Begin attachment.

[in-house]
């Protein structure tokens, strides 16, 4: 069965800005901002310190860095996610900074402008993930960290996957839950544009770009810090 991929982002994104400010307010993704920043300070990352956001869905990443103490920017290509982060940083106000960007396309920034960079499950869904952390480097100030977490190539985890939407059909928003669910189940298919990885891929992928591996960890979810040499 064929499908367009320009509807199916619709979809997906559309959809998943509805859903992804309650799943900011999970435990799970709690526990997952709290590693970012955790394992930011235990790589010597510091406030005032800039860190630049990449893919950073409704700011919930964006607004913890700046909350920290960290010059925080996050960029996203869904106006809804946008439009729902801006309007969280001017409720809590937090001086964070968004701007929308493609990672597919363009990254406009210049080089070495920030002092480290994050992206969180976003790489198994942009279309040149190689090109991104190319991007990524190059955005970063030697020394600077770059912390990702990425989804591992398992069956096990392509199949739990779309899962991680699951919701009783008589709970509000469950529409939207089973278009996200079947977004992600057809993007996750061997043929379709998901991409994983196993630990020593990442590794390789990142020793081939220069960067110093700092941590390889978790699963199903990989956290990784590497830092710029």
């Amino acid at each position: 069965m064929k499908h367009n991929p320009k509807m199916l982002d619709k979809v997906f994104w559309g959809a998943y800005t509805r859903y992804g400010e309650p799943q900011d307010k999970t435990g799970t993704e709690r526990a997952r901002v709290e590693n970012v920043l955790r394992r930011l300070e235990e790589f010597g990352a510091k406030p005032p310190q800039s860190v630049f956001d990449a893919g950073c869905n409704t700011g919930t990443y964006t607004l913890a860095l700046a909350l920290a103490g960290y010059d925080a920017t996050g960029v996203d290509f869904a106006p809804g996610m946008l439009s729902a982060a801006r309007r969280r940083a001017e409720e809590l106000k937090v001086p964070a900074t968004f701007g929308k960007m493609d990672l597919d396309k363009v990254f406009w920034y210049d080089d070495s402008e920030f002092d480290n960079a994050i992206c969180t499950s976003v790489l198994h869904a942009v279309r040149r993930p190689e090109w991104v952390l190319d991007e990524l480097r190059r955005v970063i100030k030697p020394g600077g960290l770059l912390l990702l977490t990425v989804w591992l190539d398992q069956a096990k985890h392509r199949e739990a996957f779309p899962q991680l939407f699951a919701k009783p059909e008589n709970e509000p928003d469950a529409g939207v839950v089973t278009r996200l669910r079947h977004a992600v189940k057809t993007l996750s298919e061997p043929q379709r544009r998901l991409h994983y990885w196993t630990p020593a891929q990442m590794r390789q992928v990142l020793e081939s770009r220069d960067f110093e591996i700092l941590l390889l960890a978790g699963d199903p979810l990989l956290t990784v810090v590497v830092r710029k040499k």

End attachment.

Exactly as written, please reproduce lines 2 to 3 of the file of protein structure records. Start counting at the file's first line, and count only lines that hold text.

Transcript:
């Protein structure tokens, strides 16, 4: 069965800005901002310190860095996610900074402008993930960290996957839950544009770009810090 991929982002994104400010307010993704920043300070990352956001869905990443103490920017290509982060940083106000960007396309920034960079499950869904952390480097100030977490190539985890939407059909928003669910189940298919990885891929992928591996960890979810040499 064929499908367009320009509807199916619709979809997906559309959809998943509805859903992804309650799943900011999970435990799970709690526990997952709290590693970012955790394992930011235990790589010597510091406030005032800039860190630049990449893919950073409704700011919930964006607004913890700046909350920290960290010059925080996050960029996203869904106006809804946008439009729902801006309007969280001017409720809590937090001086964070968004701007929308493609990672597919363009990254406009210049080089070495920030002092480290994050992206969180976003790489198994942009279309040149190689090109991104190319991007990524190059955005970063030697020394600077770059912390990702990425989804591992398992069956096990392509199949739990779309899962991680699951919701009783008589709970509000469950529409939207089973278009996200079947977004992600057809993007996750061997043929379709998901991409994983196993630990020593990442590794390789990142020793081939220069960067110093700092941590390889978790699963199903990989956290990784590497830092710029």
């Amino acid at each position: 069965m064929k499908h367009n991929p320009k509807m199916l982002d619709k979809v997906f994104w559309g959809a998943y800005t509805r859903y992804g400010e309650p799943q900011d307010k999970t435990g799970t993704e709690r526990a997952r901002v709290e590693n970012v920043l955790r394992r930011l300070e235990e790589f010597g990352a510091k406030p005032p310190q800039s860190v630049f956001d990449a893919g950073c869905n409704t700011g919930t990443y964006t607004l913890a860095l700046a909350l920290a103490g960290y010059d925080a920017t996050g960029v996203d290509f869904a106006p809804g996610m946008l439009s729902a982060a801006r309007r969280r940083a001017e409720e809590l106000k937090v001086p964070a900074t968004f701007g929308k960007m493609d990672l597919d396309k363009v990254f406009w920034y210049d080089d070495s402008e920030f002092d480290n960079a994050i992206c969180t499950s976003v790489l198994h869904a942009v279309r040149r993930p190689e090109w991104v952390l190319d991007e990524l480097r190059r955005v970063i100030k030697p020394g600077g960290l770059l912390l990702l977490t990425v989804w591992l190539d398992q069956a096990k985890h392509r199949e739990a996957f779309p899962q991680l939407f699951a919701k009783p059909e008589n709970e509000p928003d469950a529409g939207v839950v089973t278009r996200l669910r079947h977004a992600v189940k057809t993007l996750s298919e061997p043929q379709r544009r998901l991409h994983y990885w196993t630990p020593a891929q990442m590794r390789q992928v990142l020793e081939s770009r220069d960067f110093e591996i700092l941590l390889l960890a978790g699963d199903p979810l990989l956290t990784v810090v590497v830092r710029k040499k």